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Does Military Service Matter in a President?

For the first time since 1944, Americans will be asked to choose between candidates with no military experience to be the next commander in chief.

by
Bridget Johnson

Bio

August 9, 2012 - 3:27 pm
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The last time there was a presidential election where neither of the candidates had military service was 1944. Thomas Dewey and Franklin D. Roosevelt were facing off to be commander in chief during World War II.

In that respect, 2012 will be a historic election. Neither President Obama nor presumptive Republican nominee Mitt Romney has military service, and depending on Romney’s vice presidential pick even more history could be made.

And according to polls, analysts are wondering more than voters are about the effect this could have on the position of commander in chief.

Obama lost the veterans’ vote by 10 points to former POW Sen. John McCain (R-Ariz.) four years ago.

Obama’s Last Stand, an upcoming e-book on the 2012 race by Politico reporter Glenn Thrush, notes how the military angle reportedly plays into the president’s view of his opponents then and now: “When he talked about Romney, aides picked up a level of anger he never had for Clinton or McCain, even after Sarah Palin was picked as his running mate. ‘There was a baseline of respect for John McCain. The president always thought he was an honorable man and a war hero,’ said a longtime Obama adviser. ‘That doesn’t hold true for Romney. He was no goddamned war hero.’”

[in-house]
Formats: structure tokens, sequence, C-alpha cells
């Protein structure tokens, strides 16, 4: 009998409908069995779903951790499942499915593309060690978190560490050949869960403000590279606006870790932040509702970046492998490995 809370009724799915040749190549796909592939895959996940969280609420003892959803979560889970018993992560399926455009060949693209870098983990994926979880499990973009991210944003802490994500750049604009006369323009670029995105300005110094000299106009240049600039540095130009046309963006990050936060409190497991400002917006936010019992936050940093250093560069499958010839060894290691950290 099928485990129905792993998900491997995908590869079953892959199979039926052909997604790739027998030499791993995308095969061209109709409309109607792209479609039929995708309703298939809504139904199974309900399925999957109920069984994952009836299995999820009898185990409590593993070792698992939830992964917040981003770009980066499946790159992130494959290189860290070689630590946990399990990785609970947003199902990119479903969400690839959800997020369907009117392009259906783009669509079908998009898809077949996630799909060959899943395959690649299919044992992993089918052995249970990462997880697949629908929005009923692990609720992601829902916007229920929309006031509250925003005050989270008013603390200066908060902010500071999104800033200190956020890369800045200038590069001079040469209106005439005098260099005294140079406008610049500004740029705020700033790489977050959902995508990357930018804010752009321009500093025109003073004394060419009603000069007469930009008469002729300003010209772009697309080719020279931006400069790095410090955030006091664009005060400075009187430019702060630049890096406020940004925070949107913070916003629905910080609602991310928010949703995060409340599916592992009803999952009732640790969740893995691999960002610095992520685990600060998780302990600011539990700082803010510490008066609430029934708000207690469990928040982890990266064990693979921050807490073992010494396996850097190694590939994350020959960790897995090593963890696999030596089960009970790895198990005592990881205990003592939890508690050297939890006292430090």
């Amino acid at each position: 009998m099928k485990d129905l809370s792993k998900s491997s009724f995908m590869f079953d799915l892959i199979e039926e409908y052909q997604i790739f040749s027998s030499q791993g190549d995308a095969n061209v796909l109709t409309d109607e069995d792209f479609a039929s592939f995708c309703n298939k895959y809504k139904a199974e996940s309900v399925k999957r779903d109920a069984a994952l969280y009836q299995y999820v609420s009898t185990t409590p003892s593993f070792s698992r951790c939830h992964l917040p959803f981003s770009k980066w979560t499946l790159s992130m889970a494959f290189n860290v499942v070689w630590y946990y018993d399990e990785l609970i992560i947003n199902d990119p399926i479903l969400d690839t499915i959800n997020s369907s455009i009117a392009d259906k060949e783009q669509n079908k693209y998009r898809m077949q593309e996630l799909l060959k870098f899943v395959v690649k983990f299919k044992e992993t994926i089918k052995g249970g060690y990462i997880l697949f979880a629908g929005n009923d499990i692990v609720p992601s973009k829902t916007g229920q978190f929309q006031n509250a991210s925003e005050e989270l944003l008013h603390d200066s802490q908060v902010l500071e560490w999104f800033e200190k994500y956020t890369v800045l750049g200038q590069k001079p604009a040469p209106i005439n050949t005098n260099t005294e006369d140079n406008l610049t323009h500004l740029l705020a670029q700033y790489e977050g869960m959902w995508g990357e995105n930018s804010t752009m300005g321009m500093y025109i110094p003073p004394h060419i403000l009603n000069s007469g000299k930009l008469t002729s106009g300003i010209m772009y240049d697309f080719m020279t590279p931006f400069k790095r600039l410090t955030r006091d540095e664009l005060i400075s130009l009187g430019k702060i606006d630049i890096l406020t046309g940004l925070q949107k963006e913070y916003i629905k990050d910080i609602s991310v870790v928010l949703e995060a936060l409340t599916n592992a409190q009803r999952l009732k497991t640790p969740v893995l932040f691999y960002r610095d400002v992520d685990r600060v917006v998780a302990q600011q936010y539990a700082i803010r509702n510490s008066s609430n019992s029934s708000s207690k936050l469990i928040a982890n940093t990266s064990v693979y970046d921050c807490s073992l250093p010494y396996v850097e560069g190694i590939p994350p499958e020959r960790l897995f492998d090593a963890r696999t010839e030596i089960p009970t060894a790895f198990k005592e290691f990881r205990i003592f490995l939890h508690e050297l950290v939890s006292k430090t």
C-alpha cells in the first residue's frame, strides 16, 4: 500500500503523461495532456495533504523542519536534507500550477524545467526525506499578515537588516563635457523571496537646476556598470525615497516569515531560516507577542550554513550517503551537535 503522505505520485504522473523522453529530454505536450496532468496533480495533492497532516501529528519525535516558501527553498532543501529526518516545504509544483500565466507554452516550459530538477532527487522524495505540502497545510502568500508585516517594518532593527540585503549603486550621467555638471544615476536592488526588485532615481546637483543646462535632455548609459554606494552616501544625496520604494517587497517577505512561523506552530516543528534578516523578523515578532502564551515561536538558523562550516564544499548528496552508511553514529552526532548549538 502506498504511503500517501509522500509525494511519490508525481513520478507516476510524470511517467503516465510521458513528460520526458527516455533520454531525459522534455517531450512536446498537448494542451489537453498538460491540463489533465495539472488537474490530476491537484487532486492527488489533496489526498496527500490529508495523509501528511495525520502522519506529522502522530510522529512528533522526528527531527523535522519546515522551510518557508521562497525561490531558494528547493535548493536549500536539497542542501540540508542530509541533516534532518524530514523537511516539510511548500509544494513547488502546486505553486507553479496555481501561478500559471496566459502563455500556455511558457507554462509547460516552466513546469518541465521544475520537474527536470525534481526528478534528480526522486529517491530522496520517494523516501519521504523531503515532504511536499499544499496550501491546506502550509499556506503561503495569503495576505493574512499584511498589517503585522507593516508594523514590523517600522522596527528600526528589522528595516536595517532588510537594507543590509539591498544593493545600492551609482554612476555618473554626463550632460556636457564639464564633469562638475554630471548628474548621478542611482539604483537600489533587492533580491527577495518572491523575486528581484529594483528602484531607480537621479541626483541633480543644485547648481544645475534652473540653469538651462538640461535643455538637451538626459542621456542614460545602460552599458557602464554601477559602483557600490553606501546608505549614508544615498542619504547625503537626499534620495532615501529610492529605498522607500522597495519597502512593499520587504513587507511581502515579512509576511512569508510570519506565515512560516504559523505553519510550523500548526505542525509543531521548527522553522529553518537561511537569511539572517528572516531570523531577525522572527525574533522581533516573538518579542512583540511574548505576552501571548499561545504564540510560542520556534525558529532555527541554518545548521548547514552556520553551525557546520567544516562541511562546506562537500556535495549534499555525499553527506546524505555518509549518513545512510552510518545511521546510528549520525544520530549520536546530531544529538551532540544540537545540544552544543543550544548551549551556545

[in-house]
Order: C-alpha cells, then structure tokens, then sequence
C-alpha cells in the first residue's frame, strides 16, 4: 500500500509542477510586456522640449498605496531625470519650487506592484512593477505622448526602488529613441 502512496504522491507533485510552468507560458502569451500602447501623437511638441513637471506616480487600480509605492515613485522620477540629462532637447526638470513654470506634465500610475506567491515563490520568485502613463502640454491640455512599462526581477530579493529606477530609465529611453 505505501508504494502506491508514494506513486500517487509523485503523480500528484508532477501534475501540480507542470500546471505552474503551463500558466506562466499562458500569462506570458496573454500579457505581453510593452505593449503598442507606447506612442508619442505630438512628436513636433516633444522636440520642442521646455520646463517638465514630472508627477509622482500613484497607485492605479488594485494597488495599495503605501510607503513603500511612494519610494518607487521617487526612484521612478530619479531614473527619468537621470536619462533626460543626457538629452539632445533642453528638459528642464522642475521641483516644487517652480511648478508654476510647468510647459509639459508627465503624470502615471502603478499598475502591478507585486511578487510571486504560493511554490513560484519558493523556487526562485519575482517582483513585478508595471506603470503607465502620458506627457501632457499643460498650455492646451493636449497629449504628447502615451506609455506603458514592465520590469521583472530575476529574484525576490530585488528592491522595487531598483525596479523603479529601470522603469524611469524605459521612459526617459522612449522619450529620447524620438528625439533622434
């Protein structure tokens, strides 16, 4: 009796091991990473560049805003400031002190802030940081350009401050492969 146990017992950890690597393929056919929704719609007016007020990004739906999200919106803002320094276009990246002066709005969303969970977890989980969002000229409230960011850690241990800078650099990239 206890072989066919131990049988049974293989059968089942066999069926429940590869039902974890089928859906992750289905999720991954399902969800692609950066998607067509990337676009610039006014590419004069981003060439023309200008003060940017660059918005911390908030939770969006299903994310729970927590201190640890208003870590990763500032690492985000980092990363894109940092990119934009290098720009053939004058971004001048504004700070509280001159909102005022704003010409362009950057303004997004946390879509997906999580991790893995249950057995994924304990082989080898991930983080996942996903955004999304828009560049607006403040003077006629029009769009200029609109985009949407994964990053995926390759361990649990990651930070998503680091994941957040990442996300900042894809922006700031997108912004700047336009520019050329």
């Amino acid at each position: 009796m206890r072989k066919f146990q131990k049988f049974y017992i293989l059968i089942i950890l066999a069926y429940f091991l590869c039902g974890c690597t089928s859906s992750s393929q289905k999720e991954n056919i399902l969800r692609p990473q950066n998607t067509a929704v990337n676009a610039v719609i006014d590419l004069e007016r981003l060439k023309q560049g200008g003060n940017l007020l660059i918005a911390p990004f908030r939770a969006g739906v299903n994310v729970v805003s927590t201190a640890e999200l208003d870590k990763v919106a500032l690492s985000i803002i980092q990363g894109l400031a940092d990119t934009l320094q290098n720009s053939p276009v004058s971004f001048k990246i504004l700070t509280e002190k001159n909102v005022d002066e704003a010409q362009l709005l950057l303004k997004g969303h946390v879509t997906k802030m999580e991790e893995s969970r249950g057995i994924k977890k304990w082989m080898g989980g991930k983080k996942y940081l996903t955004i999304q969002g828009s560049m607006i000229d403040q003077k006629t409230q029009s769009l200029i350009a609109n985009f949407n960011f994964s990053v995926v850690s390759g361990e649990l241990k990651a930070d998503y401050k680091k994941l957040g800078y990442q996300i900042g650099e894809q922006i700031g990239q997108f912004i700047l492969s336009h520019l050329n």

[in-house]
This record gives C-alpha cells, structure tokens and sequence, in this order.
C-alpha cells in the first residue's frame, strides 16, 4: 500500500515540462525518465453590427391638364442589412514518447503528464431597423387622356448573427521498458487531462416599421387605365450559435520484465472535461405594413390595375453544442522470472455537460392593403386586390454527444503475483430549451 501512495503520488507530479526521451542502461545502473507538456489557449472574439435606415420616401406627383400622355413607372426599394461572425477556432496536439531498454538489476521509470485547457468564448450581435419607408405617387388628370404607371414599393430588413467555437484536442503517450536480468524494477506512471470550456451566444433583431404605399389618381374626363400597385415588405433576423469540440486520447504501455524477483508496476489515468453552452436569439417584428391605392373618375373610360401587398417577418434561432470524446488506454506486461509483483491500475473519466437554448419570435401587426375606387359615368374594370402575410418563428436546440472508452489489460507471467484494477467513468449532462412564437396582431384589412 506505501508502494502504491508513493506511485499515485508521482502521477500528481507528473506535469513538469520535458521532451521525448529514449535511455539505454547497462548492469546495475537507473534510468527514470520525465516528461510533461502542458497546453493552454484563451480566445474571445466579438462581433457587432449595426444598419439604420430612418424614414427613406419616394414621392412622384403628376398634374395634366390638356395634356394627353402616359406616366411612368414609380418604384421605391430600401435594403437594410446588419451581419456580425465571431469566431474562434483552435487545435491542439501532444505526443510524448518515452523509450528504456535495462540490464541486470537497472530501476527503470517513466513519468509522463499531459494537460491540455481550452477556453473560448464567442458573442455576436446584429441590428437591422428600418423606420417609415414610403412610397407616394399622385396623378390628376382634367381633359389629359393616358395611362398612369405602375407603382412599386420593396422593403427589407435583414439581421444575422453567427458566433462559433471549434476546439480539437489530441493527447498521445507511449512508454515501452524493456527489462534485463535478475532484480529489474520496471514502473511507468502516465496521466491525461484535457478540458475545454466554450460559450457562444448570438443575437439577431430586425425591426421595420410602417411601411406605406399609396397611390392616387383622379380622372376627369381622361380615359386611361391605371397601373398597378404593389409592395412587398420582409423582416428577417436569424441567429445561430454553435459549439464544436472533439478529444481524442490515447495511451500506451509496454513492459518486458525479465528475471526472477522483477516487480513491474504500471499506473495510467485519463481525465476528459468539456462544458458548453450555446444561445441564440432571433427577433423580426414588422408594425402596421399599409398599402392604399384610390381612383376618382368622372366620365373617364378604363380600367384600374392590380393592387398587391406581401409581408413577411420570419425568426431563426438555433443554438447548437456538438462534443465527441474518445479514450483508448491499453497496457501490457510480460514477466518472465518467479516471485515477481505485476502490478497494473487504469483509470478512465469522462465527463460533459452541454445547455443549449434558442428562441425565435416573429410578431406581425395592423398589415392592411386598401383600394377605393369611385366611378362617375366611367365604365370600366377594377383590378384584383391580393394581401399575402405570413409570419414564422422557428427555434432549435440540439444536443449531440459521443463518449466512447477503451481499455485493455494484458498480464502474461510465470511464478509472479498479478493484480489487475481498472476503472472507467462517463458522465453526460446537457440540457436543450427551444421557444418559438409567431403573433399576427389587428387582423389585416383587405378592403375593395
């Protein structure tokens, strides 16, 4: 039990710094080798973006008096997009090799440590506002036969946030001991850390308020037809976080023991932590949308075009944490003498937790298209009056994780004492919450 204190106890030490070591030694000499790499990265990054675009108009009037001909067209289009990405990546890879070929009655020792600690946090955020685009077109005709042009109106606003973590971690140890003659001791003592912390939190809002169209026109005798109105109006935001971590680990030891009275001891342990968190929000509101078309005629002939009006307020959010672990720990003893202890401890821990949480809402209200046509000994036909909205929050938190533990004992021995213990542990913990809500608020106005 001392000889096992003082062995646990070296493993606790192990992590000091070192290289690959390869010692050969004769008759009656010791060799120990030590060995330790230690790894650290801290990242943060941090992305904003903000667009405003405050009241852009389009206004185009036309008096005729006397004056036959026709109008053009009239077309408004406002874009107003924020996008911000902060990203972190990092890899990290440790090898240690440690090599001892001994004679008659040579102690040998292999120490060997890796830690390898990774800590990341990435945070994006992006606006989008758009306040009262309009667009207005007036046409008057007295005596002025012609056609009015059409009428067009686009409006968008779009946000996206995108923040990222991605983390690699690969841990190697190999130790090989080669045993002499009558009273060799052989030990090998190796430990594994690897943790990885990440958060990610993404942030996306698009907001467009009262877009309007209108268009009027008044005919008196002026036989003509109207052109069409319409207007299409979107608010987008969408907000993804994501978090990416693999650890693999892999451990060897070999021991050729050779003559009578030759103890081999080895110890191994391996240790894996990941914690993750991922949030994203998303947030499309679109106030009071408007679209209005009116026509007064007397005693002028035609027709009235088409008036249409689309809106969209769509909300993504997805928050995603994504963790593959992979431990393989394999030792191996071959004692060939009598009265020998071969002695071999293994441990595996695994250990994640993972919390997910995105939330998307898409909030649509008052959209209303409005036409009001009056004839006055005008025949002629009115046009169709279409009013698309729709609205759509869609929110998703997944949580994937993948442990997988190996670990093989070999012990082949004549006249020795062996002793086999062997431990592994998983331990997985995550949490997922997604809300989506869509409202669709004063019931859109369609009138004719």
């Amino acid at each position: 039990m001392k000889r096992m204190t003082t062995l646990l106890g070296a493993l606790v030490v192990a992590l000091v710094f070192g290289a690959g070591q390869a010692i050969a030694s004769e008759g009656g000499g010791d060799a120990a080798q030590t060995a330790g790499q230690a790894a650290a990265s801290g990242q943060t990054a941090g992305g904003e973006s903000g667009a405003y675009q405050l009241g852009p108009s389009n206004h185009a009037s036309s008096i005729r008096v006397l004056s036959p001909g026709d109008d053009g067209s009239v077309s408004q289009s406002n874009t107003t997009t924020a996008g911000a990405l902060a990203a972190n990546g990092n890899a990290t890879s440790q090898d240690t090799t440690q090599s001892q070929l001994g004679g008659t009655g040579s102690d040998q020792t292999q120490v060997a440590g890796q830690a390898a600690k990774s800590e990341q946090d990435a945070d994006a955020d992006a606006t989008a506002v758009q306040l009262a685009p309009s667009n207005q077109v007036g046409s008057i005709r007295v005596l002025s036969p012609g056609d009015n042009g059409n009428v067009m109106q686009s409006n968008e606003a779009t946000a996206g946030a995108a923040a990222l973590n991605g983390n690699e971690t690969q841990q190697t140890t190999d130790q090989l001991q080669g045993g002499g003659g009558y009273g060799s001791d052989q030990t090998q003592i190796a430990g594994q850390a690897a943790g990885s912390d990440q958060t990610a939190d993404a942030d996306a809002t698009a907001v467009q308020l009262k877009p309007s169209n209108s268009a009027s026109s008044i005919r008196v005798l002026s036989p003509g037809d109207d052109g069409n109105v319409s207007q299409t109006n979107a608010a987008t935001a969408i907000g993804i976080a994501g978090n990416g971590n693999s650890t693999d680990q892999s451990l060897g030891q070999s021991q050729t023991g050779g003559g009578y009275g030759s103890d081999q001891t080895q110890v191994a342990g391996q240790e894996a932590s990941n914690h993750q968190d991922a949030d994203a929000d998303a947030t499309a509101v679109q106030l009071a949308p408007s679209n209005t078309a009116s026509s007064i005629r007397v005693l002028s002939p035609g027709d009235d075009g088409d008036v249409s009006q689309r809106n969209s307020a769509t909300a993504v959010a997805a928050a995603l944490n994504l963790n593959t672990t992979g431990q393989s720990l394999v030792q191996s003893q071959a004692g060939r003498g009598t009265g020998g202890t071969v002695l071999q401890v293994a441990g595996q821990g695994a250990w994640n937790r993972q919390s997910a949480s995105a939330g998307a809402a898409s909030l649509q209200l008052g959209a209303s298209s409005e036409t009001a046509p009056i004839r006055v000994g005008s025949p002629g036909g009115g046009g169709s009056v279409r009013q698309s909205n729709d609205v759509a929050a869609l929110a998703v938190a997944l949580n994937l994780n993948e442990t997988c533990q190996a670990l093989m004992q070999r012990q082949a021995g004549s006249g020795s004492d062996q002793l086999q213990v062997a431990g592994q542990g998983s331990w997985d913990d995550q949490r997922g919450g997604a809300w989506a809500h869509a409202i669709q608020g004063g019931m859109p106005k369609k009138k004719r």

McCain, however, didn’t let Obama off the hook in criticism of the fellow senator’s lack of military service. “I take a backseat to no one in my affection, respect and devotion to veterans,” McCain said in May 2008. “And I will not accept from Senator Obama, who did not feel it was his responsibility to serve our country in uniform, any lectures on my regard for those who did.”

Romney received four draft deferments for college and Mormon missionary work. Of the contenders in the Republican primary, neither former Sen. Rick Santorum (R-Pa.) nor former House Speaker Newt Gingrich (R-Ga.) has military experience. Gingrich would later say of his choice to get Vietnam War student deferments that “given everything I believe in, a large part of me thinks I should have gone over.”

Rep. Ron Paul (R-Texas) served as a flight surgeon in the Air Force and Air National Guard. Texas Gov. Rick Perry (R-Texas) was a captain in the Air Force. Herman Cain was a civilian ballistics analyst for the Navy.

The last time nobody on either ticket had military experience was 1932.

Vice President Joe Biden received five student draft deferments and has no military service. The names generally considered to be the front-runners for Romney’s VP pick all don’t have military experience: Sen. Rob Portman (R-Ohio), former Minnesota Gov. Tim Pawlenty, and House Budget Committee Chairman Paul Ryan (R-Wis.).

Throughout American history, more than 60 percent of presidents have served in the military. Do voters care if a candidate to be commander in chief has military experience?

A Rasmussen poll last month found military veterans supporting Romney by a wide margin over Obama, 59 percent to 35 percent. A May Gallup poll showed similar veteran support in favor of Romney by 58 percent to 34 percent, with the rate highest among older, male veterans.

But Gallup polling from 2004 and 2008 revealed that the majority of voters said military service didn’t matter when choosing a president. Being a war hero didn’t help Bob Dole or George H.W. Bush defeat Bill Clinton.

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